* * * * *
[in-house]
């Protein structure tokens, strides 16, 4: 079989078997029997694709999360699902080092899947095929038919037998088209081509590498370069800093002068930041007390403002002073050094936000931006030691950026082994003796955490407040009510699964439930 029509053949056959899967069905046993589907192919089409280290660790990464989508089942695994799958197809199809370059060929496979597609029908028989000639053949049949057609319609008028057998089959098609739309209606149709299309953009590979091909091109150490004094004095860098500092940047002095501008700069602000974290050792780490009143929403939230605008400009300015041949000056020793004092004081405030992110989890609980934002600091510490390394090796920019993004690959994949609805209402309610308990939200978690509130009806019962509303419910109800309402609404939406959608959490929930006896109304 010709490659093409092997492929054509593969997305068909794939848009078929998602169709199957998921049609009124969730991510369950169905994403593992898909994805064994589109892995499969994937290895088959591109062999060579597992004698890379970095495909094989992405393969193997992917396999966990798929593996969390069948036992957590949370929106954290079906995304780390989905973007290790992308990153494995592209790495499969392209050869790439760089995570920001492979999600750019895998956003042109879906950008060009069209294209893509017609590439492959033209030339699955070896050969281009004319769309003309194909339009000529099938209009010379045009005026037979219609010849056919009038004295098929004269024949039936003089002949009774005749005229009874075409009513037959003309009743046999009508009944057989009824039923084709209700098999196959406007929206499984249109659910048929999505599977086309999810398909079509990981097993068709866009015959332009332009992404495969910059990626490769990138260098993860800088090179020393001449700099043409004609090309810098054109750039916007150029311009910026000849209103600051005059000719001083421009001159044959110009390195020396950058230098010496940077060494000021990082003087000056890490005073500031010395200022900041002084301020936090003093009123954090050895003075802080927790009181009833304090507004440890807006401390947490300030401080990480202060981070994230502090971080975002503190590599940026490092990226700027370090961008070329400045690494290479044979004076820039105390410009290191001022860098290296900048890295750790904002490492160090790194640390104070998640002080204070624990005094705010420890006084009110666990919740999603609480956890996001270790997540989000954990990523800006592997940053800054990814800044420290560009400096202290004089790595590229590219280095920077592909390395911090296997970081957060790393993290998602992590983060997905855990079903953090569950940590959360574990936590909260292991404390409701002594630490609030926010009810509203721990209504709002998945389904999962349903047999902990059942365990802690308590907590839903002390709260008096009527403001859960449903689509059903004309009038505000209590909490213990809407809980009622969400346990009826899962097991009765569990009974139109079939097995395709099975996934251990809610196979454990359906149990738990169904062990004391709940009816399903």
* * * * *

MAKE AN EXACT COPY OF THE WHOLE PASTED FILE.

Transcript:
[in-house]
């Protein structure tokens, strides 16, 4: 079989078997029997694709999360699902080092899947095929038919037998088209081509590498370069800093002068930041007390403002002073050094936000931006030691950026082994003796955490407040009510699964439930 029509053949056959899967069905046993589907192919089409280290660790990464989508089942695994799958197809199809370059060929496979597609029908028989000639053949049949057609319609008028057998089959098609739309209606149709299309953009590979091909091109150490004094004095860098500092940047002095501008700069602000974290050792780490009143929403939230605008400009300015041949000056020793004092004081405030992110989890609980934002600091510490390394090796920019993004690959994949609805209402309610308990939200978690509130009806019962509303419910109800309402609404939406959608959490929930006896109304 010709490659093409092997492929054509593969997305068909794939848009078929998602169709199957998921049609009124969730991510369950169905994403593992898909994805064994589109892995499969994937290895088959591109062999060579597992004698890379970095495909094989992405393969193997992917396999966990798929593996969390069948036992957590949370929106954290079906995304780390989905973007290790992308990153494995592209790495499969392209050869790439760089995570920001492979999600750019895998956003042109879906950008060009069209294209893509017609590439492959033209030339699955070896050969281009004319769309003309194909339009000529099938209009010379045009005026037979219609010849056919009038004295098929004269024949039936003089002949009774005749005229009874075409009513037959003309009743046999009508009944057989009824039923084709209700098999196959406007929206499984249109659910048929999505599977086309999810398909079509990981097993068709866009015959332009332009992404495969910059990626490769990138260098993860800088090179020393001449700099043409004609090309810098054109750039916007150029311009910026000849209103600051005059000719001083421009001159044959110009390195020396950058230098010496940077060494000021990082003087000056890490005073500031010395200022900041002084301020936090003093009123954090050895003075802080927790009181009833304090507004440890807006401390947490300030401080990480202060981070994230502090971080975002503190590599940026490092990226700027370090961008070329400045690494290479044979004076820039105390410009290191001022860098290296900048890295750790904002490492160090790194640390104070998640002080204070624990005094705010420890006084009110666990919740999603609480956890996001270790997540989000954990990523800006592997940053800054990814800044420290560009400096202290004089790595590229590219280095920077592909390395911090296997970081957060790393993290998602992590983060997905855990079903953090569950940590959360574990936590909260292991404390409701002594630490609030926010009810509203721990209504709002998945389904999962349903047999902990059942365990802690308590907590839903002390709260008096009527403001859960449903689509059903004309009038505000209590909490213990809407809980009622969400346990009826899962097991009765569990009974139109079939097995395709099975996934251990809610196979454990359906149990738990169904062990004391709940009816399903």